Ten years ago Chinedu Echeruo (pronounced CHIN-ay-do Ah-CHE-row) was a hedge fund manager and frustrated New York City resident lost in a vast bus and subway system. His desire to fix the dilemma of figuring out how to get from point A to point B using public transit led to the invention of HopStop.com, a pedestrian navigation service that helps people get door-to-door directions or find nearby subway stations, bus stops, taxi service providers, and car rental places.
Launched in 2005, New York-based HopStop distinguished itself as a perennial innovator in the burgeoning location-based service market with not only its popular online and mobile Websites, but also its industry-leading mobile applications for both iOS and Android. The apps cover more than 300 cities throughout the U.S., Canada, Europe, and the United Kingdom.
In 2007, Black Enterprise presented HopStop with the Small Business Innovator of the Year Award, which recognizes companies that have set trends and broken new ground in a particular industry. HopStop grew 250% in three years, from $574,268 in revenue for 2007 to $2 million in 2010 and an estimated $5 million in 2012.
In a historic move, HopStop was sold to Apple Inc., for what some analysts estimate to be $1 billion (Echeruo is not at liberty to reveal details of the acquisition due to a non-disclosure agreement). HopStops’s acquisition by Apple helps to bolster the hardware company’s software mapping tools. There is not doubt that Apple paid a large sum for HopStop, says Jim Thatcher, a researcher who specializes in mobile mapping technology at Clark University in Worchester, Massachusetts. “There is a gold rush for mapping apps like it.”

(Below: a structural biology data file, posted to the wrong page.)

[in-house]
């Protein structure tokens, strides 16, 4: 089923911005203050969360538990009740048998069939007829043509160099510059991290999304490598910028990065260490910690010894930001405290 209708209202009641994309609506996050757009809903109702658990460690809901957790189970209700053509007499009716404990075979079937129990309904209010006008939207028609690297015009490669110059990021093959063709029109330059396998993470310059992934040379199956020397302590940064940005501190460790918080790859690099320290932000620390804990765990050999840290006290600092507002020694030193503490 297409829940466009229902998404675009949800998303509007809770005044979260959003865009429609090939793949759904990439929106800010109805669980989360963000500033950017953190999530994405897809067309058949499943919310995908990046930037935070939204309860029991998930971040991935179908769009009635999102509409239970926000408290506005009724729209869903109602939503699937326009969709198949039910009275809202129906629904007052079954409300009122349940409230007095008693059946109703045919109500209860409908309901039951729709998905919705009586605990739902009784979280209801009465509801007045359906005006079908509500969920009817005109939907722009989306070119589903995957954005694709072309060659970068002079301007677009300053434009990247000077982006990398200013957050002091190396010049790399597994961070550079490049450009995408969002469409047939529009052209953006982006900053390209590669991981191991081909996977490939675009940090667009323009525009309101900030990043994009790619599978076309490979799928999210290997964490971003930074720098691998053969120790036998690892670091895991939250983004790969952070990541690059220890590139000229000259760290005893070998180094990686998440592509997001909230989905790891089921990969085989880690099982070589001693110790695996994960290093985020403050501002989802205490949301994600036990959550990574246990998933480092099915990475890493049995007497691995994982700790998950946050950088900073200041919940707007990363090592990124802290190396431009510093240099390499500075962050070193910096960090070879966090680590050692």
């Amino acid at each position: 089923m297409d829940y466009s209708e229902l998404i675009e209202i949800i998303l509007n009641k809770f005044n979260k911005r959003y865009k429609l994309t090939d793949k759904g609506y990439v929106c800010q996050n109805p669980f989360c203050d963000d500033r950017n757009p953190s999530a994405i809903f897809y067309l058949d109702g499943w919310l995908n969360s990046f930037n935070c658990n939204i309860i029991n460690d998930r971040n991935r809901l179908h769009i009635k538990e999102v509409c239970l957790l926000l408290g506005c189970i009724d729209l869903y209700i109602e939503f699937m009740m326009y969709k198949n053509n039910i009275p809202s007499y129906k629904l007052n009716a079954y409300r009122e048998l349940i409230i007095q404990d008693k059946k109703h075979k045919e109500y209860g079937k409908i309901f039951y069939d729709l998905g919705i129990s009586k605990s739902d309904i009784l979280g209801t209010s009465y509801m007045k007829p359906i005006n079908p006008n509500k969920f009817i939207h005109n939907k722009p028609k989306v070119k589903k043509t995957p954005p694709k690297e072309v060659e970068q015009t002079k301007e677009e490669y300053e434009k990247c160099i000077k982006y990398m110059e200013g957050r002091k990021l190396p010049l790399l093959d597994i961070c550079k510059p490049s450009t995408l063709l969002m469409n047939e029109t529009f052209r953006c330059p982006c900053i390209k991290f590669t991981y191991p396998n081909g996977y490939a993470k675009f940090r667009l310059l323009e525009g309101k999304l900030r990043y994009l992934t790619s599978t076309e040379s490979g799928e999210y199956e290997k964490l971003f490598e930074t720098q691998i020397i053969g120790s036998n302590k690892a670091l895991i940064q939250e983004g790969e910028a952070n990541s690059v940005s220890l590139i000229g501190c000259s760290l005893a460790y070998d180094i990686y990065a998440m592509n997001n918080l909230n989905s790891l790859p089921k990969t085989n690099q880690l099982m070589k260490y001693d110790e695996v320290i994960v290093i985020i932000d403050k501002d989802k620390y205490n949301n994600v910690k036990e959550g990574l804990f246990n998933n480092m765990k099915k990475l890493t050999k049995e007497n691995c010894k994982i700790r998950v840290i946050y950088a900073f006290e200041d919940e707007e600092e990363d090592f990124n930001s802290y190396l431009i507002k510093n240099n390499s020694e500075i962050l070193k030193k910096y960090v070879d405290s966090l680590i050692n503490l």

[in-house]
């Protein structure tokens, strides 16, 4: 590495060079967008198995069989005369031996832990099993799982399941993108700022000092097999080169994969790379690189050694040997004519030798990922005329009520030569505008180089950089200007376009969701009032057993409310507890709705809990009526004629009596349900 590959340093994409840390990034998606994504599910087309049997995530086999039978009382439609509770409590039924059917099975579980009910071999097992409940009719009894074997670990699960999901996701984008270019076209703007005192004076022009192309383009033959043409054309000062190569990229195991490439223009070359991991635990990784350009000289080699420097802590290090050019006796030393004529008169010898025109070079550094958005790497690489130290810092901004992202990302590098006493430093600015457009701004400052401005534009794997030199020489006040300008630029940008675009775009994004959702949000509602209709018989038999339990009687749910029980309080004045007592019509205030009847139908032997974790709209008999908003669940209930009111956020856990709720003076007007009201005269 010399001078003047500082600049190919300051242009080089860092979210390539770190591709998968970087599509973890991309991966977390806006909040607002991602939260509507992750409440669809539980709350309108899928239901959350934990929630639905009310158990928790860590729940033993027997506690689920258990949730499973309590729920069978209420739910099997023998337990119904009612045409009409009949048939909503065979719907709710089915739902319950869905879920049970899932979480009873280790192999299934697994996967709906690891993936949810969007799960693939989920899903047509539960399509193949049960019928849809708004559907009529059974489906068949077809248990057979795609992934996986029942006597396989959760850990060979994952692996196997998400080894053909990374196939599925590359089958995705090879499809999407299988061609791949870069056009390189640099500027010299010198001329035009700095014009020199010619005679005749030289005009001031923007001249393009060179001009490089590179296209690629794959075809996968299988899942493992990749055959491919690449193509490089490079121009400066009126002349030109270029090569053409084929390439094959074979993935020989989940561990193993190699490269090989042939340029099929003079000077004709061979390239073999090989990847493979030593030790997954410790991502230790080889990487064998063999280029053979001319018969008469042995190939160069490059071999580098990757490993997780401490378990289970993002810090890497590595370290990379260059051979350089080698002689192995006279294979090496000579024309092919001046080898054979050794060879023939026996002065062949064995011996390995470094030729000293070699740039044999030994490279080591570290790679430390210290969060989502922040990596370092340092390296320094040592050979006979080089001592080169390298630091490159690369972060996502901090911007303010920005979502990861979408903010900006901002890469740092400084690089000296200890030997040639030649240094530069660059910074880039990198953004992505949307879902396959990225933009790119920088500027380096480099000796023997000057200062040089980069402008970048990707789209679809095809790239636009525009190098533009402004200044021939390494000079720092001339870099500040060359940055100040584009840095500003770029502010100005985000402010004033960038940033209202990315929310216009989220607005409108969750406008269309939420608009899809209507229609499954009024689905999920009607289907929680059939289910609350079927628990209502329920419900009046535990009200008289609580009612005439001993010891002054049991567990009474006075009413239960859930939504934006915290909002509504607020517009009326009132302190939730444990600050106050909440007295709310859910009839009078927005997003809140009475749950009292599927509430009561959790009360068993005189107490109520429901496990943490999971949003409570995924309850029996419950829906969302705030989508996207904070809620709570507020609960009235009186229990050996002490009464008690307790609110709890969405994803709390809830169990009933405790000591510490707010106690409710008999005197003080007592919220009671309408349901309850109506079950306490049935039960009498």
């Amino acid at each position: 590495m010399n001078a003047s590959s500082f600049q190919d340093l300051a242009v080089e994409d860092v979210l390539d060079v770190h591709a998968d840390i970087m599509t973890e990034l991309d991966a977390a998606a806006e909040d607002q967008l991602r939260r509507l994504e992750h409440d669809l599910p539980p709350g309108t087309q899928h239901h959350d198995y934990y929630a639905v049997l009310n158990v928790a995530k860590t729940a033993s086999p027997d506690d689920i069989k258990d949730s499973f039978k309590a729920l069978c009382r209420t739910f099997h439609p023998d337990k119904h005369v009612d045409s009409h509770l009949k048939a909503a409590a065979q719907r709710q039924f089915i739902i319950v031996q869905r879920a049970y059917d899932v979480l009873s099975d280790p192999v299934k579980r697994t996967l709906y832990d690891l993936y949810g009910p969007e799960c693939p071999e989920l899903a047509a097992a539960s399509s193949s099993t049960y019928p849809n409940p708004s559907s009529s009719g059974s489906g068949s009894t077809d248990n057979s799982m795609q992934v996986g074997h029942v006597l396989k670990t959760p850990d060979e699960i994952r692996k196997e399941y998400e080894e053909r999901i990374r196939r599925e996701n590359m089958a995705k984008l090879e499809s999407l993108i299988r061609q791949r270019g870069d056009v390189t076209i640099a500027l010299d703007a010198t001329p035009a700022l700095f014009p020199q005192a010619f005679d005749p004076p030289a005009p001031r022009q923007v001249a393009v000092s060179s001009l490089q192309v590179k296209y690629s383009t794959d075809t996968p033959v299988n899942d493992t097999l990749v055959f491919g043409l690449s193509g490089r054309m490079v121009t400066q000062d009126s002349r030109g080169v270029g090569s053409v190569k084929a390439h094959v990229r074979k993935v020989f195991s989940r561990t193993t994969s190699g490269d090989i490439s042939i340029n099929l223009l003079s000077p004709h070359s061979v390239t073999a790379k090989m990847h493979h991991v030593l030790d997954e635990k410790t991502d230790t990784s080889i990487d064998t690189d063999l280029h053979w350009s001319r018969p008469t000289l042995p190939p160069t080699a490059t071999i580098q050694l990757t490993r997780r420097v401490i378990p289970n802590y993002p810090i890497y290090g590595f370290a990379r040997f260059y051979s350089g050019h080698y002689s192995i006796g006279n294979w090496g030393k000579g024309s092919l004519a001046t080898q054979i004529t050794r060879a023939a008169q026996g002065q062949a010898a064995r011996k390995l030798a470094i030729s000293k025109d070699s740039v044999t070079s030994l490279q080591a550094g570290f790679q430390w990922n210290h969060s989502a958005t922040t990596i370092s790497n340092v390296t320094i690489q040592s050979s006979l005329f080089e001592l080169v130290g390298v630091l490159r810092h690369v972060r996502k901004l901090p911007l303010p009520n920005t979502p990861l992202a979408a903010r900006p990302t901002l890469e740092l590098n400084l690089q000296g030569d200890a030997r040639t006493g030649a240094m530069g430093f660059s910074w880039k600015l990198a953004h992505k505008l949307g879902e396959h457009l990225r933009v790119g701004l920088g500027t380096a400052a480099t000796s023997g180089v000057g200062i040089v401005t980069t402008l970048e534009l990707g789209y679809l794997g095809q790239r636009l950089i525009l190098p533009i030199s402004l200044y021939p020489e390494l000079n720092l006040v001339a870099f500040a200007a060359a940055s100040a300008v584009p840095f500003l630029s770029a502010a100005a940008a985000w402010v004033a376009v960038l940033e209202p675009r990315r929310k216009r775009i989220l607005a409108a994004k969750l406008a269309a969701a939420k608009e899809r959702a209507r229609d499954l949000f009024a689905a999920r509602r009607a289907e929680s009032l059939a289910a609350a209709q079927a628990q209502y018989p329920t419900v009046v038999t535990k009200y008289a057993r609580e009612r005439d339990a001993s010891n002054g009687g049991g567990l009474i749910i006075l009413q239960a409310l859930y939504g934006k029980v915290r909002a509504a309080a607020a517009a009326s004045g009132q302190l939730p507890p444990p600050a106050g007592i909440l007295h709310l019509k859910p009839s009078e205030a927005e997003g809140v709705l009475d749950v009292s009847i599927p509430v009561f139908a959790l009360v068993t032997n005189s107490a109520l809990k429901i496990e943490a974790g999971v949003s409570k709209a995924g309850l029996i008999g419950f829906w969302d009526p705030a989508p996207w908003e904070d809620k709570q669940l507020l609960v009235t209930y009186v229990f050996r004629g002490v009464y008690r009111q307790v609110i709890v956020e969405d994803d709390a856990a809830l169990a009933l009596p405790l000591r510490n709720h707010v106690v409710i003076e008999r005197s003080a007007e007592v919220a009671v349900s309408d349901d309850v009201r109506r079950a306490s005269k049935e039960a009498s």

Jumping Into The Online Startup Game
As a child growing up in eastern Nigeria, Echeruo always wanted to be an entrepreneur. He attended Kings College in Lagos and Syracuse University and Harvard Business School in the U.S. After working several years in the Mergers & Acquisitions and Leveraged Finance groups of JPMorgan Chase, and later at the hedge fund AM Investment Partners, he founded two Internet-based companies, HopStop.com and Tripology.com (a lead-generation and travel referral business for the travel industry), for which he raised nearly $8 million from private investors. In 2010, he sold Tripology.com to the travel and navigation information company Rand McNally for an undisclosed amount. Tripology is now owned by USA Today.
The 42-year old innovative businessman accomplished what he set out to do, which was to bring products and services to market that solve problems and make a profit for the founding entrepreneur, investors, and shareholders.
With the sale of HopStop, Echeruo returned to his native Nigeria where he is a principal at Constant Capital Partners Ltd., a boutique investment bank and personal investment company in West Africa. His main focus is making Africa the next global economic frontier. “I am excited to be part of the change in culture and economy of Africa right now.”
The Techpreneur’s continuous drive towards innovation is what sets him apart as a Black Enterprise Small Business Awards Hall of Famer. When he founded his companies, Echeruo didn’t focus on selling his companies, but concentrated rather on product and market opportunities.
Check out five business principles he shares and how he built a digital company with staying power worth a cool billion.
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